According to Anderson, those who read the article saw the Long Tail everywhere, from politics to public relations, and from sheet music to college sports. "What people intuitively grasped was that new efficiencies in distribution, manufacturing, and marketing were changing the definition of what was commercially viable across the board. The best way to describe these forces is that they are turning unprofitable customers, products, and markets into profitable ones." Therefore, the story of the Long Tail is really about the economics of abundance: "what happens when the bottlenecks that stand between supply and demand in our culture start to disappear and everything becomes available to everyone.Read more ›
Chris Anderson has done a very good job of showing us the new "economics of abundance," or the connection of supply and demand thru technology and the Internet.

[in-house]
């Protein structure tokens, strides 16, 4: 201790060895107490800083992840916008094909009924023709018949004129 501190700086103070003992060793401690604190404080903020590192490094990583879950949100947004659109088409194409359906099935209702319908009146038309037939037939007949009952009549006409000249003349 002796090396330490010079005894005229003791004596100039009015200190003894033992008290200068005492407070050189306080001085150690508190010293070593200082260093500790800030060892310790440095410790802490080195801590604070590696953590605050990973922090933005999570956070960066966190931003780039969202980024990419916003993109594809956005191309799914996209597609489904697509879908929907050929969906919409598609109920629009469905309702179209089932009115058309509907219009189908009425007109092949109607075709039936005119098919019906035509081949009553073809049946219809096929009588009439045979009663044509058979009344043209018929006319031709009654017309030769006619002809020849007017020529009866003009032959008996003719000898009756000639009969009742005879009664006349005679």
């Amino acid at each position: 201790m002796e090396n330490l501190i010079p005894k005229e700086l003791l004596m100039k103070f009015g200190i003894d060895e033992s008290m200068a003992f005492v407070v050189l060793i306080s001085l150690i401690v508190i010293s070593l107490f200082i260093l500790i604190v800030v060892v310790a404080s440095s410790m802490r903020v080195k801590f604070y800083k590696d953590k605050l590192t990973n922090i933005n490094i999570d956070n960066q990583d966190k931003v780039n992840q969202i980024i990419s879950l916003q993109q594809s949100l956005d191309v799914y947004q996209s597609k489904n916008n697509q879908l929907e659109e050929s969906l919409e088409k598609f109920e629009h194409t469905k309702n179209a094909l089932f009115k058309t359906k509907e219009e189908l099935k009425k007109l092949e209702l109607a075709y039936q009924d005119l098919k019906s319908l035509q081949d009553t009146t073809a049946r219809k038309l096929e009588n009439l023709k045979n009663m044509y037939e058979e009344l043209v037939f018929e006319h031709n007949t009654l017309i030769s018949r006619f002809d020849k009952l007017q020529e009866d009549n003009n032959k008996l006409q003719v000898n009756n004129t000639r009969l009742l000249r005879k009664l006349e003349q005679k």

Question: What happens when everything in the world becomes available to everyone?
Answer: A market that never dies... markets for every niche, and vice-versa.
The Long Tail.
Using corporate examples like Google, eBay, iTunes and Netflix, Anderson lends an interesting perspective on how these companies have grabbed the Long Tail theory (consciously or unconsciously) and used it as the foundation for their staggering success. For customers of these companies, being online means unlimited "shelf space" - access to hundreds of thousands of bits of information, products and services they'd never been exposed to otherwise.
But how does the ordinary businessperson experience the success of the eBays of the world? Here, Anderson falls short. He states his "secret" to The Long Tail:
1. Make everything available
2. Help me find it
It's the "help me find it" part that Anderson ignores. In fact, it's the end of the book... you're left hanging, thinking, "So how in hell am I supposed to help people find me?"
Taken for what it is - a good presentation of a present-day theory (and one that was adequately covered in the original article in Wired magazine), the book is fine. But to really understand what it takes to make the Long Tail theory work for you, you must get a copy of "Waiting for Your Cat to Bark.Read more ›